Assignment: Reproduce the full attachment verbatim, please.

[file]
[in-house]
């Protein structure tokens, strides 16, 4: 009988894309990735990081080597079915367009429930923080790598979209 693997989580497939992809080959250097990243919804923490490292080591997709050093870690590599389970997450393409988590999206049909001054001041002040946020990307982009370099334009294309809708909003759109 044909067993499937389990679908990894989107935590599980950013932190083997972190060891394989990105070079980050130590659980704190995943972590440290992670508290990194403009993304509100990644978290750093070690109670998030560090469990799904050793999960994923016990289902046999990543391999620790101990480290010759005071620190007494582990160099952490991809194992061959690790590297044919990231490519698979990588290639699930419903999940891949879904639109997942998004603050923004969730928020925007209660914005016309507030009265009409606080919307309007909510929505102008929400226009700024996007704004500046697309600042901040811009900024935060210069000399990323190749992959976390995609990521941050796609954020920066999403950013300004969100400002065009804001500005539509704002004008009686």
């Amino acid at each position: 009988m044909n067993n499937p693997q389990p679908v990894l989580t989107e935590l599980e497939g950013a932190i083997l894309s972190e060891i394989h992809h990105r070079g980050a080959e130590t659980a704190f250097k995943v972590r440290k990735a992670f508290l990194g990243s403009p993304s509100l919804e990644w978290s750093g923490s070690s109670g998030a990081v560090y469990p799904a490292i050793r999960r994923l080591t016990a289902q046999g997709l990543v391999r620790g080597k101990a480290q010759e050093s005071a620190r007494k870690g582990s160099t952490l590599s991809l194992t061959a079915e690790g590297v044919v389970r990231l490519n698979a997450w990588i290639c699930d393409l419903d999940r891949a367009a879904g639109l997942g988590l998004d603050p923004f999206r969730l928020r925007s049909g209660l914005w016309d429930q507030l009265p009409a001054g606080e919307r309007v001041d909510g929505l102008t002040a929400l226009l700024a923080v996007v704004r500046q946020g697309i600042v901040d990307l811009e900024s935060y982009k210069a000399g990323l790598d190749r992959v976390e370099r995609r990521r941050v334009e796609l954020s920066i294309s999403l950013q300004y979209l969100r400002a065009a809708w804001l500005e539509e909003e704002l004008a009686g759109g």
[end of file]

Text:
[in-house]
């Protein structure tokens, strides 16, 4: 009988894309990735990081080597079915367009429930923080790598979209 693997989580497939992809080959250097990243919804923490490292080591997709050093870690590599389970997450393409988590999206049909001054001041002040946020990307982009370099334009294309809708909003759109 044909067993499937389990679908990894989107935590599980950013932190083997972190060891394989990105070079980050130590659980704190995943972590440290992670508290990194403009993304509100990644978290750093070690109670998030560090469990799904050793999960994923016990289902046999990543391999620790101990480290010759005071620190007494582990160099952490991809194992061959690790590297044919990231490519698979990588290639699930419903999940891949879904639109997942998004603050923004969730928020925007209660914005016309507030009265009409606080919307309007909510929505102008929400226009700024996007704004500046697309600042901040811009900024935060210069000399990323190749992959976390995609990521941050796609954020920066999403950013300004969100400002065009804001500005539509704002004008009686």
């Amino acid at each position: 009988m044909n067993n499937p693997q389990p679908v990894l989580t989107e935590l599980e497939g950013a932190i083997l894309s972190e060891i394989h992809h990105r070079g980050a080959e130590t659980a704190f250097k995943v972590r440290k990735a992670f508290l990194g990243s403009p993304s509100l919804e990644w978290s750093g923490s070690s109670g998030a990081v560090y469990p799904a490292i050793r999960r994923l080591t016990a289902q046999g997709l990543v391999r620790g080597k101990a480290q010759e050093s005071a620190r007494k870690g582990s160099t952490l590599s991809l194992t061959a079915e690790g590297v044919v389970r990231l490519n698979a997450w990588i290639c699930d393409l419903d999940r891949a367009a879904g639109l997942g988590l998004d603050p923004f999206r969730l928020r925007s049909g209660l914005w016309d429930q507030l009265p009409a001054g606080e919307r309007v001041d909510g929505l102008t002040a929400l226009l700024a923080v996007v704004r500046q946020g697309i600042v901040d990307l811009e900024s935060y982009k210069a000399g990323l790598d190749r992959v976390e370099r995609r990521r941050v334009e796609l954020s920066i294309s999403l950013q300004y979209l969100r400002a065009a809708w804001l500005e539509e909003e704002l004008a009686g759109g």